We also looked at how discounts varied according to the healthiness of the products. We assessed the “healthiness” of foods using the Health Star Rating system – an Australian government-endorsed scheme that gives each product a score out of five.

We found the more stars a food product had, the less often it was on special, and the smaller the discount when it was. Discounts applied to junk foods were, on average, almost twice as large as discounts on healthier options (26% off versus 15% off).

A similar recent study of drink specials in supermarkets over a year found almost half of all drink specials were for sugar-sweetened beverages (soft drinks, sports and energy drinks, and cordials). Within drink categories, twice as many sugar-sweetened beverages were on special compared to specials for milk and water (34% versus 15% of the time).

How do supermarkets decide what to discount?

The way supermarkets choose what products are on special each week is complex.

Food manufacturers pay large premiums to have their products featured in supermarket catalogues, at end-of-aisle displays or near the checkout. The arrangements between food manufacturers and supermarkets are often governed by contracts that specify the way products are to be promoted.

Consumers will often make purchasing decisions based on what’s on special.
From shutterstock.com

Food manufacturers and supermarkets know unhealthy food is often bought on impulse, making price discounts a great way to entice customers to make those impulse choices.

Despite their claims to be healthy places to shop, supermarkets are major culprits in pushing junk food upon us.

Does it have to be this way?

If Australia is serious about addressing its obesity crisis, the way junk food is promoted in our supermarkets needs serious review. There’s a real opportunity for both supermarkets and food manufacturers to take the lead in helping to encourage healthier eating.

Big supermarket chains stock more than 30,000 products. Most large food manufacturers have a wide variety of products, ranging from more healthy to less healthy. Supermarkets and food manufacturers could work together to put healthier options on special more often.

Government regulation may play a role, too. Governments around the world are starting to recognise the role of price discounts in driving unhealthy diets. There are current proposals in the UK and Scotland to use government regulations to restrict price discounts for unhealthy products.

There are several ways governments in Australia could step in to limit the impact of unhealthy discounting, including:

  • restricting the proportion of unhealthy food allowed to be discounted
  • restricting multi-buy specials (such as “buy one get one free”) on unhealthy products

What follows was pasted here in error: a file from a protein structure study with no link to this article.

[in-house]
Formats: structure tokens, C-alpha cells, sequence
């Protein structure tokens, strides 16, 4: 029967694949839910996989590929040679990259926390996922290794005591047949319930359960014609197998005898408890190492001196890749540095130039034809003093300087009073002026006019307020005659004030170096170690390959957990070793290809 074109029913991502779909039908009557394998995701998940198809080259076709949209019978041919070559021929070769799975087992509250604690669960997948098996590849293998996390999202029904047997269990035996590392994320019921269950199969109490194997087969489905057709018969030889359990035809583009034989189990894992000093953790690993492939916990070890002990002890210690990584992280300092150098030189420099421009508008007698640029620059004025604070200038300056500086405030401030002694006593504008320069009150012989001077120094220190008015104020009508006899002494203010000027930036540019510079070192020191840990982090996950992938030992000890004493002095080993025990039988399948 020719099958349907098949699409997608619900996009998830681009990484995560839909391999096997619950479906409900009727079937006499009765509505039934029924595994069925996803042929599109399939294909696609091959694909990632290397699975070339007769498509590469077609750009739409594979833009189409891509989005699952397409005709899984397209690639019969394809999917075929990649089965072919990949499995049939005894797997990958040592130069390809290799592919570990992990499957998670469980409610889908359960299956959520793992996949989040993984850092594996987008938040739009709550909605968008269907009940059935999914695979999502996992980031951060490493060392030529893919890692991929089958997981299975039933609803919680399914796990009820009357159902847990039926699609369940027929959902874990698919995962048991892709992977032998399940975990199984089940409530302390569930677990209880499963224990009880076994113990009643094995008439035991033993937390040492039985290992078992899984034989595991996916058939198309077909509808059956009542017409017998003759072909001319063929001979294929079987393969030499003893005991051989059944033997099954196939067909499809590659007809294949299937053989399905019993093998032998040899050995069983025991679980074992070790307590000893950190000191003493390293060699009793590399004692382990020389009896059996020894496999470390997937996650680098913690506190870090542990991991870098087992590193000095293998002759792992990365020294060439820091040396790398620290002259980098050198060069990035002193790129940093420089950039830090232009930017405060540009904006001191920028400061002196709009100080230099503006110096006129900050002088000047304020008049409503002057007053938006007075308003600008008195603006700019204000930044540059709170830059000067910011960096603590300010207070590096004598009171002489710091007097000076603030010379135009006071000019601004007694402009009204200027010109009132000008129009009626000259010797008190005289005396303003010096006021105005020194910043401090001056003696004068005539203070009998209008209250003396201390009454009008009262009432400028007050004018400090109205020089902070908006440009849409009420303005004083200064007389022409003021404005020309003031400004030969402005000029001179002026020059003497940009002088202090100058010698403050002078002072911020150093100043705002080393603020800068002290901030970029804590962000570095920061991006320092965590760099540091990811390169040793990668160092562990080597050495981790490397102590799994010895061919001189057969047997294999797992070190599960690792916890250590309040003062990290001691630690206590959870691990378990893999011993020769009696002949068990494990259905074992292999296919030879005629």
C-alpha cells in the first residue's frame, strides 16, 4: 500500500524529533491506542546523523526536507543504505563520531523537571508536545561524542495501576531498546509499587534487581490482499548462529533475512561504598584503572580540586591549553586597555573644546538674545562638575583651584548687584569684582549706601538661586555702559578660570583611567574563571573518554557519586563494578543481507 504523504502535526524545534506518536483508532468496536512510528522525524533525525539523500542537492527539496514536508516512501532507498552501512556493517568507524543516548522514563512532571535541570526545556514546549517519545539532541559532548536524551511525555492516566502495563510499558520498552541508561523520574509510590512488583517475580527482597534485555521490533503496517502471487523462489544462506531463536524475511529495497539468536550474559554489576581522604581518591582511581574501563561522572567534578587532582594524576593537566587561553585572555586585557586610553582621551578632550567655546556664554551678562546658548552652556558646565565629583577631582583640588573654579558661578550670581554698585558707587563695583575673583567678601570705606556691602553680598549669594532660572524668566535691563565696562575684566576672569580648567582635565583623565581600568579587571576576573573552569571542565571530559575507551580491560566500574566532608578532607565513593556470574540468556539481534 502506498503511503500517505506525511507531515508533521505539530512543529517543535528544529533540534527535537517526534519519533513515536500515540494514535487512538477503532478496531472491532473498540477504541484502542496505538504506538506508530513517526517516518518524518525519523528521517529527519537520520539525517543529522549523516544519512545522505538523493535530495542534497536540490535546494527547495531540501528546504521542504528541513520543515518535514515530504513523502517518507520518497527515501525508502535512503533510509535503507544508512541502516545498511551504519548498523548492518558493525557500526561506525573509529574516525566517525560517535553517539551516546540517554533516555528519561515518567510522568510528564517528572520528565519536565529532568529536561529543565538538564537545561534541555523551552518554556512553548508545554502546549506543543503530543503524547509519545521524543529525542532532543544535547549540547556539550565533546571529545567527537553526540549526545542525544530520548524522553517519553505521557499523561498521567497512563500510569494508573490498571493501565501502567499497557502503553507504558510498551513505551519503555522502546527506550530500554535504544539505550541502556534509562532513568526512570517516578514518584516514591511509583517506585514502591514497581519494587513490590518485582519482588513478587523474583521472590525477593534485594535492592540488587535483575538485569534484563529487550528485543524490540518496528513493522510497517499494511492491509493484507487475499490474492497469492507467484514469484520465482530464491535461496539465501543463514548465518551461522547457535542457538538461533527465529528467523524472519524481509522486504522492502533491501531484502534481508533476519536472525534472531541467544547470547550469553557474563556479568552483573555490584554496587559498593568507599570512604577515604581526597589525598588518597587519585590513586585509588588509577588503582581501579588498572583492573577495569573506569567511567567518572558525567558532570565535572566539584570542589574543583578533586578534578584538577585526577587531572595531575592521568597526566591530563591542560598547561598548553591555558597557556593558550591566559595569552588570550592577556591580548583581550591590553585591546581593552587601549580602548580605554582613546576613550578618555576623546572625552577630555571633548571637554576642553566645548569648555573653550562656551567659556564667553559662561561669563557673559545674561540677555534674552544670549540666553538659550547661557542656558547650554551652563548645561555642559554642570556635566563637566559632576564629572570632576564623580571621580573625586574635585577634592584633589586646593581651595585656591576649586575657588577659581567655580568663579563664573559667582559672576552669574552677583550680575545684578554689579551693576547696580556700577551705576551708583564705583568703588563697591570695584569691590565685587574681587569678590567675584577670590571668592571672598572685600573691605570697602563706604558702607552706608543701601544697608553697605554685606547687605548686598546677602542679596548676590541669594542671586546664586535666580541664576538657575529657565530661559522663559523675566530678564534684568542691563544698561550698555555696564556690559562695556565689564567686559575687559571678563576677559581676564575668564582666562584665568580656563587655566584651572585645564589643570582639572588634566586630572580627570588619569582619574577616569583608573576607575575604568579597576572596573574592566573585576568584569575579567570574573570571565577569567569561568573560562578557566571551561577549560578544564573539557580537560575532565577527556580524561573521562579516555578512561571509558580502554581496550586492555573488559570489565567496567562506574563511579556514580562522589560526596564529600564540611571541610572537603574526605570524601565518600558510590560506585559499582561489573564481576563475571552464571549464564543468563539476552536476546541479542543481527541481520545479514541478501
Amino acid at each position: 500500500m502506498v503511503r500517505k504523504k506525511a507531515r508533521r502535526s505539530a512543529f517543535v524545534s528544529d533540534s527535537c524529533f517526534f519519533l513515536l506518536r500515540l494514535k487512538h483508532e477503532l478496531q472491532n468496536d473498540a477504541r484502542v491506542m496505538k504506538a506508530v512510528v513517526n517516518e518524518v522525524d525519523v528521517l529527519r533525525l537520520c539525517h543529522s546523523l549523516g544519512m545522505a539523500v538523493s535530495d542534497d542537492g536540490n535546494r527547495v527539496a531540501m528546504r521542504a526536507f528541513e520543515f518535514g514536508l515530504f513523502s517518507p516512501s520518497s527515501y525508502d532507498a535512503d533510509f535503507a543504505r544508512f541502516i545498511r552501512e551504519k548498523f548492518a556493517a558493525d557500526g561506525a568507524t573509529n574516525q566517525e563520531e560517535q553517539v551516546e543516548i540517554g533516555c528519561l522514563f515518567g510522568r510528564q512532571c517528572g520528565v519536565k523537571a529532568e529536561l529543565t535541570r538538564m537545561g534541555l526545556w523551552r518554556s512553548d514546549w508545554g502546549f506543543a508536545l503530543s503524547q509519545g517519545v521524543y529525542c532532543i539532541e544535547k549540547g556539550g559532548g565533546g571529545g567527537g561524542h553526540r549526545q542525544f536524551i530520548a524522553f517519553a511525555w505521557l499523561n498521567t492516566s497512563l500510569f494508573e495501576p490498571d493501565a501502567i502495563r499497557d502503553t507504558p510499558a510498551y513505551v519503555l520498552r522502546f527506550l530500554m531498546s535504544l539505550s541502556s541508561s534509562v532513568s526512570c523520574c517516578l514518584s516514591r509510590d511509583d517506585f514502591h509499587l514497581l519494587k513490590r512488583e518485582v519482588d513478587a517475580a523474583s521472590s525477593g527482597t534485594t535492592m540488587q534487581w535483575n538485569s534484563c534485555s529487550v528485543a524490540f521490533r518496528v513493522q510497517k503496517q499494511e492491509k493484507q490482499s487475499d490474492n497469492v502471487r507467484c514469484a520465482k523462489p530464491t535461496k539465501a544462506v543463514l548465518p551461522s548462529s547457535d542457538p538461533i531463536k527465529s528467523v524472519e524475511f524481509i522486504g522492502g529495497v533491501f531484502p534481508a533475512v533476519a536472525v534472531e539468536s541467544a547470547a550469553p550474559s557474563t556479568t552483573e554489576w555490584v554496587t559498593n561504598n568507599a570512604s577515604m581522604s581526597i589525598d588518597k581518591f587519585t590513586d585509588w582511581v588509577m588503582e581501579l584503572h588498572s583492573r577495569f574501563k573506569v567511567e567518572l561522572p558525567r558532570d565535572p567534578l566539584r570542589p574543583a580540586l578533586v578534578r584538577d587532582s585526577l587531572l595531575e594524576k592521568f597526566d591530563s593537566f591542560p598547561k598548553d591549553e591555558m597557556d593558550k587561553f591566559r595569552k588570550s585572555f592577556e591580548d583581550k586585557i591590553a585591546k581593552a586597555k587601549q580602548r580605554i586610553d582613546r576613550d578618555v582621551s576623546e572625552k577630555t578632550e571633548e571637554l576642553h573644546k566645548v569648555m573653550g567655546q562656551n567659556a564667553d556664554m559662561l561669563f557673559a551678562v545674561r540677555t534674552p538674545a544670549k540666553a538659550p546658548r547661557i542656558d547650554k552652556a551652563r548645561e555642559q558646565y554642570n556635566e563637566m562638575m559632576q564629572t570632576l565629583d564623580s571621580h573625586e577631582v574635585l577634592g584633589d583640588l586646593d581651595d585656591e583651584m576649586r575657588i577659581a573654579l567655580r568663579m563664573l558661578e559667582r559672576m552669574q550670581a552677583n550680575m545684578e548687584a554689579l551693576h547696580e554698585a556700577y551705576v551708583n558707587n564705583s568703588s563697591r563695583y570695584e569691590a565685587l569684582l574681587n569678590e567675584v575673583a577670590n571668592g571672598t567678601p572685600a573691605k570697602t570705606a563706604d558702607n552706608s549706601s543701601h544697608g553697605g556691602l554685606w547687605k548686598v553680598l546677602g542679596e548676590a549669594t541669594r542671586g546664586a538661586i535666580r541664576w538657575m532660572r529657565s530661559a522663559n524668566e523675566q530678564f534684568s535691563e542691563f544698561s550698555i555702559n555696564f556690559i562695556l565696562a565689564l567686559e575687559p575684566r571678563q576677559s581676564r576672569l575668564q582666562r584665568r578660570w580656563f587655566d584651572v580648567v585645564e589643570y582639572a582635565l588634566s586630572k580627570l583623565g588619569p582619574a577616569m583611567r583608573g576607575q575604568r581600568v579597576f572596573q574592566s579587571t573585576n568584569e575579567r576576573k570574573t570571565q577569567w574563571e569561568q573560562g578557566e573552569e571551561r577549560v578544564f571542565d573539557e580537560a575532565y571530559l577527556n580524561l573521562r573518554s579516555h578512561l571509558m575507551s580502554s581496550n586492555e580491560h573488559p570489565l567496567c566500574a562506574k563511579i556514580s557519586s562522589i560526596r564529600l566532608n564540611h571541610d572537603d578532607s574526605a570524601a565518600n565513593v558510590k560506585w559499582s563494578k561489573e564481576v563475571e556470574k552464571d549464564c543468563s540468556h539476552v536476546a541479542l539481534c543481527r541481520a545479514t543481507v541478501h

• reducing the size of discounts on unhealthy food
  • restricting the advertising of price discounts (for example, through signage).

Supermarkets of the future

Imagine what it would be like to shop at a supermarket where healthier food was on special more often, and with bigger discounts. Where customers were enticed by discounted fruit and vegetables instead of half price chips, chocolate and soft drinks.

Australian supermarkets have already taken some positive steps to make their stores healthier, including an increased focus on fresh food. Extending this to improving the healthiness of their discounts could have a real benefit on the health of generations to come.

Adrian Cameron, Associate professor, and Associate Director of the Global Obesity Centre, Deakin University; Christina Zorbas, PhD Candidate, Deakin University; Devorah Riesenberg, Research fellow, Deakin University; Gary Sacks, Associate Professor, Deakin University, and Kathryn Backholer, Senior research fellow, Deakin University

This article is republished from The Conversation under a Creative Commons license. Read the original article.
The Conversation


New embryo DNA test speeding up IVF and cutting miscarriage

A world-first DNA screening test for embryos is speeding up IVF, reducing miscarriages and giving fresh hope to would be parents on the Gold Coast.

Monash IVF Specialist Dr Kee Ong and his team are now able to test embryos by taking a sample of DNA fragments in the surrounding fluid, instead of the current and invasive biopsy procedure that can potentially damage or destroy weaker embryos.

Dr Kee Ong said the revolutionary test opens up a world of possibility for patients, in particular older mums and patients who have suffered repeated miscarriage.

“For the first time, we can identify the healthiest embryos with zero risk involved. The existing biopsy technique can not be performed on all embryos so many patients missed out,” Dr Ong said.

“Around 40 percent of patients who want to have genetic testing are unable to because their embryos are not strong enough to survive the procedure or the risk is too high. This new test is suitable for ALL embryos,” he said.

Available exclusively to Monash IVF patients, Dr Ong said the test will also reduce the number of babies born with genetic problems.

“One in six Australian couples struggle with infertility and the risk of chromosomal disorders is higher later in life when many women seek IVF treatment,” Dr Ong said.

“This journey is extremely stressful physically, emotionally and financially. Anything we can do to simplify the process, shorten the time it takes to achieve a healthy pregnancy and give patients peace of mind is an incredible thing.”

The new testing treatment is also a lot cheaper than the traditional method, as the process is quicker and less invasive.

“By making sure patients are having transfers with the healthiest embryos, we are reducing the frustration and we are also reducing the cost of the treatment,” Dr Ong said.

“Chromosomal disorders don’t just lead to babies born with Down Syndrome, a lot of those chromosomally abnormal embryos won’t take to begin with, so it makes it more difficult to fall pregnant or you may fall pregnant and miscarry,” Dr Ong said.

Overall, Dr Ong the test will increase the chance people will fall pregnant when they have an IVF transfer and reduce the chance of miscarriage once they are.

“We’re excited to be the only clinic on the Gold Coast offering this medical breakthrough and excited to already see first-hand the massive impact for our patients.”

For more information and to learn more about the embryo DNA test, visit: goldcoastfertilityspecialist.com.au/